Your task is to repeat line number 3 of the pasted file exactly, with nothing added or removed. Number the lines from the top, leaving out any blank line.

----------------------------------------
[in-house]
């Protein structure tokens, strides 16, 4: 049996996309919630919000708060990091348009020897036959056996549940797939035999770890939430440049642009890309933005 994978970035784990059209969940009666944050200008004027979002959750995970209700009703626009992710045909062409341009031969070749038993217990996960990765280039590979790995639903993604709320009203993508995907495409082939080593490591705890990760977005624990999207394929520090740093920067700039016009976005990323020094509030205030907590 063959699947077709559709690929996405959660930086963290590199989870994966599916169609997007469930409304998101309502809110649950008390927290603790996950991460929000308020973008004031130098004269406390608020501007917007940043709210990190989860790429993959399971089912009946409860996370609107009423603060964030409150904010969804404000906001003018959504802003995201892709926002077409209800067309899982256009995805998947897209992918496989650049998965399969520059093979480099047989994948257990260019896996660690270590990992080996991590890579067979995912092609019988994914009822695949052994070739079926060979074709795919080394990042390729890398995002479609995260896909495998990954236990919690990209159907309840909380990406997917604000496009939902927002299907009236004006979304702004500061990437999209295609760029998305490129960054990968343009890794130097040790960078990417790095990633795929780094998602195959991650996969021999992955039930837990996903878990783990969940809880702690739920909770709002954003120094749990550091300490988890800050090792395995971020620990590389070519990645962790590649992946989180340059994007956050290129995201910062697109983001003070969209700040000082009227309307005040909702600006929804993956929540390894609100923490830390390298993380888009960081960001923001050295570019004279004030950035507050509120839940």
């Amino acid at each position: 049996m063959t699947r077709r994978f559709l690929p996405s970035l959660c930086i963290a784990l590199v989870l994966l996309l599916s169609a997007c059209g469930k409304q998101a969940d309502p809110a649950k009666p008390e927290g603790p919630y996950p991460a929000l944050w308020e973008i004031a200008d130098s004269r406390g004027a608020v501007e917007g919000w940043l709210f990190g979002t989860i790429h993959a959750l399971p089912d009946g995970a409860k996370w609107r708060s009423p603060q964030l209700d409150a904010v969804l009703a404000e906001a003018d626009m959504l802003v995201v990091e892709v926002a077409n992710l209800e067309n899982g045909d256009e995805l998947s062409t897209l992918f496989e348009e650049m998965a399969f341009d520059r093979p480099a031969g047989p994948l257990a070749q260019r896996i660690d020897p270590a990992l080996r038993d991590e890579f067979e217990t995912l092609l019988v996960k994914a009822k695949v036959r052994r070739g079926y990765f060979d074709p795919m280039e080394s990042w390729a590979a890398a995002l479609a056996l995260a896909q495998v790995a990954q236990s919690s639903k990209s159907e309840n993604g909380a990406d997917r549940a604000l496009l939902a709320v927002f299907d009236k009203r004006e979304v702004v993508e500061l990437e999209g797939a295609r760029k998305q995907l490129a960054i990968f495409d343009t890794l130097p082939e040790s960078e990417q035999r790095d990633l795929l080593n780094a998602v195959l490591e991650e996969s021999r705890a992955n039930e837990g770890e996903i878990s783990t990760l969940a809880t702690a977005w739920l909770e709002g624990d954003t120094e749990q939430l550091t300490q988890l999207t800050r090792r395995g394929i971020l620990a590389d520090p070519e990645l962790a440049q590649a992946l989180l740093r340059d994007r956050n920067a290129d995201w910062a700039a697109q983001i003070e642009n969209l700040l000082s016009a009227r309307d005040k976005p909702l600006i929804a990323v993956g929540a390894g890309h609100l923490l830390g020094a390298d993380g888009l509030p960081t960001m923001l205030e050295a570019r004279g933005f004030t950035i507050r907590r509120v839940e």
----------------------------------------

């Amino acid at each position: 049996m063959t699947r077709r994978f559709l690929p996405s970035l959660c930086i963290a784990l590199v989870l994966l996309l599916s169609a997007c059209g469930k409304q998101a969940d309502p809110a649950k009666p008390e927290g603790p919630y996950p991460a929000l944050w308020e973008i004031a200008d130098s004269r406390g004027a608020v501007e917007g919000w940043l709210f990190g979002t989860i790429h993959a959750l399971p089912d009946g995970a409860k996370w609107r708060s009423p603060q964030l209700d409150a904010v969804l009703a404000e906001a003018d626009m959504l802003v995201v990091e892709v926002a077409n992710l209800e067309n899982g045909d256009e995805l998947s062409t897209l992918f496989e348009e650049m998965a399969f341009d520059r093979p480099a031969g047989p994948l257990a070749q260019r896996i660690d020897p270590a990992l080996r038993d991590e890579f067979e217990t995912l092609l019988v996960k994914a009822k695949v036959r052994r070739g079926y990765f060979d074709p795919m280039e080394s990042w390729a590979a890398a995002l479609a056996l995260a896909q495998v790995a990954q236990s919690s639903k990209s159907e309840n993604g909380a990406d997917r549940a604000l496009l939902a709320v927002f299907d009236k009203r004006e979304v702004v993508e500061l990437e999209g797939a295609r760029k998305q995907l490129a960054i990968f495409d343009t890794l130097p082939e040790s960078e990417q035999r790095d990633l795929l080593n780094a998602v195959l490591e991650e996969s021999r705890a992955n039930e837990g770890e996903i878990s783990t990760l969940a809880t702690a977005w739920l909770e709002g624990d954003t120094e749990q939430l550091t300490q988890l999207t800050r090792r395995g394929i971020l620990a590389d520090p070519e990645l962790a440049q590649a992946l989180l740093r340059d994007r956050n920067a290129d995201w910062a700039a697109q983001i003070e642009n969209l700040l000082s016009a009227r309307d005040k976005p909702l600006i929804a990323v993956g929540a390894g890309h609100l923490l830390g020094a390298d993380g888009l509030p960081t960001m923001l205030e050295a570019r004279g933005f004030t950035i507050r907590r509120v839940e």